Jobs

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Jobs DENVER

Ashton Kutcher is playing Steve Jobs, not John Denver.

Biopics are always interesting. We learn things about people we didn’t know. They’re  usually frustrating, for the fictional things they include, but we’re used to that by now.

Director Joshua Michael Stern, who did the very enjoyable ParaNorman last year, gave Ashton Kutcher the best role of his career as Apple Computer founder Steve Jobs.

It’s a bit perplexing that in a two-hour movie, it often came off like it was made for TV. It also failed to tell us key things about certain people. I don’t know why the closing credits, with photos of the actual characters, didn’t have info on what they’re doing now. There were also things about Jobs that never made the movie. For example, how he was one of the men behind Pixar. Apparently, drugs and LSD also played a bigger part of his life than the movie showed. The one scene with him tripping was very well done, though.

A lot of critics will start their reviews by saying Jobs was a college dropout that went on to find success. The fact is, Jobs always tested off the charts in school. Teachers even wanted to move him up a few grades (none of that is covered in the film). Also, when he “dropped out” of college, he still sort of showed up for classes.

There’s something fun about watching a guy working in his parents garage with a fellow electronics geek friend Steve Wozniak (Josh Gad). How can you not root for a couple of computer nerds pitching their creation? Sure…just as you know that underdog boxer is going to win the big bout in the movie, we know Apple is going to be successful. It doesn’t mean you can’t still enjoy the ride.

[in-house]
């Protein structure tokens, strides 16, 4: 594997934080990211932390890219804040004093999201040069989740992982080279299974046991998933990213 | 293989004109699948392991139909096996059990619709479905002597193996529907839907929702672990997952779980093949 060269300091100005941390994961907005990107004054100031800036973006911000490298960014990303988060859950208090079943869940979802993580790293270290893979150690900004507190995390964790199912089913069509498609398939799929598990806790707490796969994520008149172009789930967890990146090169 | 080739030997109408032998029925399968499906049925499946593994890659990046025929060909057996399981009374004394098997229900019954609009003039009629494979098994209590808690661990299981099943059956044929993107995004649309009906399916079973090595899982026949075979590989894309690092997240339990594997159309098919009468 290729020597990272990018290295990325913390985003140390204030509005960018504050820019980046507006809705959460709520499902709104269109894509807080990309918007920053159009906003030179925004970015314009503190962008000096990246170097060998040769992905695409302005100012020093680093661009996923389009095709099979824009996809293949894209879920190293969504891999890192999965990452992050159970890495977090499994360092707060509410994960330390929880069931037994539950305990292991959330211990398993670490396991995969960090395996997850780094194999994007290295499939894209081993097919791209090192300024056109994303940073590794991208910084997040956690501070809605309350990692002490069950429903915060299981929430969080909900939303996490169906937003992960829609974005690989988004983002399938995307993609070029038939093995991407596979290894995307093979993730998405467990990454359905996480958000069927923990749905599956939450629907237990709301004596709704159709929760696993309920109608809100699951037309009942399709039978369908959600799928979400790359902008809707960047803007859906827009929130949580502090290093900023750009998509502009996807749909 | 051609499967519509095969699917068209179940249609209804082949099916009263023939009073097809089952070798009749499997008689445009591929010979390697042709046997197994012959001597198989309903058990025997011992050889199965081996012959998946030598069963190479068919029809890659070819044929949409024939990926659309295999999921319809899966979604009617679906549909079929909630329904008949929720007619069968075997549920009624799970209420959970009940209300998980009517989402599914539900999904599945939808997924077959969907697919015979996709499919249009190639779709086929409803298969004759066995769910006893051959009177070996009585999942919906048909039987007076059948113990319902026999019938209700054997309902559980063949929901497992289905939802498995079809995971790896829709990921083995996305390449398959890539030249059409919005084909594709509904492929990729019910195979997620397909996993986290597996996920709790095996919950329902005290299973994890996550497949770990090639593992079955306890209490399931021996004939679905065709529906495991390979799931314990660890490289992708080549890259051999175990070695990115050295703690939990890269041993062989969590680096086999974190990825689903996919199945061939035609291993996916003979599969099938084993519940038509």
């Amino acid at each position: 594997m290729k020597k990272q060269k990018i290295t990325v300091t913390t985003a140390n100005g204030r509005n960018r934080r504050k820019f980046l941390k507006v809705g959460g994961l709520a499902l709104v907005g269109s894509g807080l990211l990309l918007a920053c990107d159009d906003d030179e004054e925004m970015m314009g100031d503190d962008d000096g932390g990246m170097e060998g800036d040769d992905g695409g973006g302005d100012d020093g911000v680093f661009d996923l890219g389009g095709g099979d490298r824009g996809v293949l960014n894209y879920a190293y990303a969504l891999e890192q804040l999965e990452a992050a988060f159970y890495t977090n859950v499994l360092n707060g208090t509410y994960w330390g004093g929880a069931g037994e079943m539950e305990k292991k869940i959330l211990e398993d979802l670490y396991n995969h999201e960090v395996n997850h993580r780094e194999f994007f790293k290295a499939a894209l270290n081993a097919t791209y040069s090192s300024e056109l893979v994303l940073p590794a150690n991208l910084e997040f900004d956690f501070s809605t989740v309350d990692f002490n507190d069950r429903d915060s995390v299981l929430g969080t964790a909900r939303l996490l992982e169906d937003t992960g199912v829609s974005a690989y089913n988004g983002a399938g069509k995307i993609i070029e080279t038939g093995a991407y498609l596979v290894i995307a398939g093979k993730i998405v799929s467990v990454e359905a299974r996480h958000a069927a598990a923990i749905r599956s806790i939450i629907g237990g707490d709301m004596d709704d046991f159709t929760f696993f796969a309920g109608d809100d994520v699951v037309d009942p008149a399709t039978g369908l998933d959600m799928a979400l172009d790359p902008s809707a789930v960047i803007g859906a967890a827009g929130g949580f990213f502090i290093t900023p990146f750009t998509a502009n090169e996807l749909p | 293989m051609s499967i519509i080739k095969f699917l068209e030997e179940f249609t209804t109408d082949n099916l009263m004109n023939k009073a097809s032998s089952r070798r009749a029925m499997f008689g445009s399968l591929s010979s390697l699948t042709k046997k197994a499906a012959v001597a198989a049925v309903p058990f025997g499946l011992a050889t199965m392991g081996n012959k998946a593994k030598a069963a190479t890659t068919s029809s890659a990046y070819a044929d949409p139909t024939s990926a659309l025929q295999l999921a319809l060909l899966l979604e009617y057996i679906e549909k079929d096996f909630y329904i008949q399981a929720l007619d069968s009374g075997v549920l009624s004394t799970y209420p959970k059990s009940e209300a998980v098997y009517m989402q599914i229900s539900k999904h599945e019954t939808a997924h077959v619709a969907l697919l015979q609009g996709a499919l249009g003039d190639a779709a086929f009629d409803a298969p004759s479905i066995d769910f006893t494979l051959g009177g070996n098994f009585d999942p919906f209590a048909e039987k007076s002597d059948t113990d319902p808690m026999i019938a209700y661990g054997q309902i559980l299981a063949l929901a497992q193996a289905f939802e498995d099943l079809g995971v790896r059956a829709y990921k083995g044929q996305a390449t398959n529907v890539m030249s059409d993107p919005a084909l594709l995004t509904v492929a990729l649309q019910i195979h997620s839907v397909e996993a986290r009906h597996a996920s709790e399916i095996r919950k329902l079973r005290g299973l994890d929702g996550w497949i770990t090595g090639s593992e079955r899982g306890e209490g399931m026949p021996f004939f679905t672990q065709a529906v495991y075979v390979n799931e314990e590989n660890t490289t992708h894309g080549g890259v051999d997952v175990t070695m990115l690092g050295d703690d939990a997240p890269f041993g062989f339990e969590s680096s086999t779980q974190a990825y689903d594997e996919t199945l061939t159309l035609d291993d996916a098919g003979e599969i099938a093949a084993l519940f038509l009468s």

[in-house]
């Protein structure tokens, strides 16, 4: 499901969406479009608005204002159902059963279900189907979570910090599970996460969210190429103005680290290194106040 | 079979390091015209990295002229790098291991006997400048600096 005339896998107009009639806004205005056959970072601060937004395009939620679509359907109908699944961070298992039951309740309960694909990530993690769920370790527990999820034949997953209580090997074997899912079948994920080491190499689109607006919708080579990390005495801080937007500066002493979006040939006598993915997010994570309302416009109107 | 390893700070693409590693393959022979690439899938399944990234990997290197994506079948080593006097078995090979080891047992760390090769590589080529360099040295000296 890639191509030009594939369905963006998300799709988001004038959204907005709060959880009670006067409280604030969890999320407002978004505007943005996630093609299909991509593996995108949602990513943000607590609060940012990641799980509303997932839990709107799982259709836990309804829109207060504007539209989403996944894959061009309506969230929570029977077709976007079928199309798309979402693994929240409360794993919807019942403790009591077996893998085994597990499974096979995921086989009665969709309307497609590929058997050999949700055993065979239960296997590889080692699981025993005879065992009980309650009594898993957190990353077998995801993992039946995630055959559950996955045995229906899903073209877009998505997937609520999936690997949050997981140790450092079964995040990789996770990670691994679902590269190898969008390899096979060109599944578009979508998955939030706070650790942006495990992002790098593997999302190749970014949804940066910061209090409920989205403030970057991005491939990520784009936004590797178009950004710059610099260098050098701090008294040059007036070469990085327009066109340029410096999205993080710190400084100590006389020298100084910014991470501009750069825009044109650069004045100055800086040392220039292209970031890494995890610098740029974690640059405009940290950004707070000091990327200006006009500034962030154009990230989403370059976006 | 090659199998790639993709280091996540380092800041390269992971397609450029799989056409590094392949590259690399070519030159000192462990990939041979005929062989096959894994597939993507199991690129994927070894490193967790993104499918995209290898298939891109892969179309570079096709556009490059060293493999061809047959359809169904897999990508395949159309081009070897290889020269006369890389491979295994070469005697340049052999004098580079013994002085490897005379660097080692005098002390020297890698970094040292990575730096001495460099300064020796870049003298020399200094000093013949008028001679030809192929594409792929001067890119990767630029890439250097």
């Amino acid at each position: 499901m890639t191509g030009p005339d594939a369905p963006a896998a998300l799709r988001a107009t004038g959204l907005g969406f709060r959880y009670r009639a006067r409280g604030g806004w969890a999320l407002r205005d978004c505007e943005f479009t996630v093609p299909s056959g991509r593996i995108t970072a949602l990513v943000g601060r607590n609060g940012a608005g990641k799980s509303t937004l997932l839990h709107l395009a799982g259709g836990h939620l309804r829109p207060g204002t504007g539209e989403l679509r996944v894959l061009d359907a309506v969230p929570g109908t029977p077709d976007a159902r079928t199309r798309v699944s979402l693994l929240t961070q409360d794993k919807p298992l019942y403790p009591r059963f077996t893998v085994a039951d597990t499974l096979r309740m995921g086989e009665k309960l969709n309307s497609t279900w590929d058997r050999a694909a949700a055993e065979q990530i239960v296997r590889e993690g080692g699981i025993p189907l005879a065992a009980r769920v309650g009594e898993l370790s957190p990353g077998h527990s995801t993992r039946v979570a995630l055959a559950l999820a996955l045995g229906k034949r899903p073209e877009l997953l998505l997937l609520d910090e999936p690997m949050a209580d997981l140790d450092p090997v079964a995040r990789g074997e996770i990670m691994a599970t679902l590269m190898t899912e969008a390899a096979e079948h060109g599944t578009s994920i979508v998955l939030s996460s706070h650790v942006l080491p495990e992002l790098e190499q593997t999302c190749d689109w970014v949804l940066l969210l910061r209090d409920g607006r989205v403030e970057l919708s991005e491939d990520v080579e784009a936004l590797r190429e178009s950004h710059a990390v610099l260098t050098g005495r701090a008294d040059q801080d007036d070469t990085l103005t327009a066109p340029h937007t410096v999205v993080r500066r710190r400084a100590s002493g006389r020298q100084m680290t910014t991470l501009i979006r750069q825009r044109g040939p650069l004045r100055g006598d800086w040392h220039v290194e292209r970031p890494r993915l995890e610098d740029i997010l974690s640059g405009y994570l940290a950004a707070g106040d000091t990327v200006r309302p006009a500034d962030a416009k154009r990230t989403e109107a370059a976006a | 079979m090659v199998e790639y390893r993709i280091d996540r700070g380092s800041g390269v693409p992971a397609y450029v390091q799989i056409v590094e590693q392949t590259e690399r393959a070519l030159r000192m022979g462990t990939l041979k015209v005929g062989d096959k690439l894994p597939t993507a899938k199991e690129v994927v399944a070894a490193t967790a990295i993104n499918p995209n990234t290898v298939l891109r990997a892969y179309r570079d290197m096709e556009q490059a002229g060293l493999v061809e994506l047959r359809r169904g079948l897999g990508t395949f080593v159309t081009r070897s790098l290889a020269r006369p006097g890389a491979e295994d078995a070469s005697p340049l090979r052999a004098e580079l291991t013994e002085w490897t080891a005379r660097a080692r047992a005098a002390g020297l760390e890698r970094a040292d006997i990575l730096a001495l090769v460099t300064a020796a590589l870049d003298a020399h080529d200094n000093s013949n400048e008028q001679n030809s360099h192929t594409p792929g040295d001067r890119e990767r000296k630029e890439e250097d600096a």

I was a bit disappointed that the director didn’t delve into what was clearly a complex person with some kind of Borderline Personality Disorder or something. He can screw over founders of the company and be mean women he sleeps with – and he can be so inspirational to others.

A similar movie – The Social Network – portrayed those things so much better. In a strange coincidence, Aaron Sorkin is working on a script from a book about Jobs.

Dermot Mulroney shows up as an entrepreneur willing to invest in the company. J.K. Simmons shows up with hair, and it’s one of the few roles he’s disappointing in. It was the kind of villain you see in a bad miniseries.

Former Chula Vista resident Matthew Modine has an interesting, but bland role as John Sculley. Sculley left Pepsi after a famous “taste challenge” campaign, to become CEO of Apple.

This movie has an intriguing story, yet there just isn’t enough depth. We see only glimpses of these complex people.

Some montages were effectively done. A few of the things you learn about Jobs are interesting. I never knew he worked at Atari (or that he had bad hygiene).

If only filmmakers can find a way to make movies that take place in the ‘70s, without such goofy glasses that always distract the viewer.

The movie would get an extra star for having a strong soundtrack that included a few Cat Stevens songs, a few Dylan; Bach and Chopin, as well as Toad the Wet Sprocket and one of the great unknown ‘60s garage bands – The Brymers. I take away that point because the Joe Walsh and REO Speedwagon songs played in the movie actually came out a few years later than the 1976 time period they were used in.

It gets 2 ½ stars out of 5.

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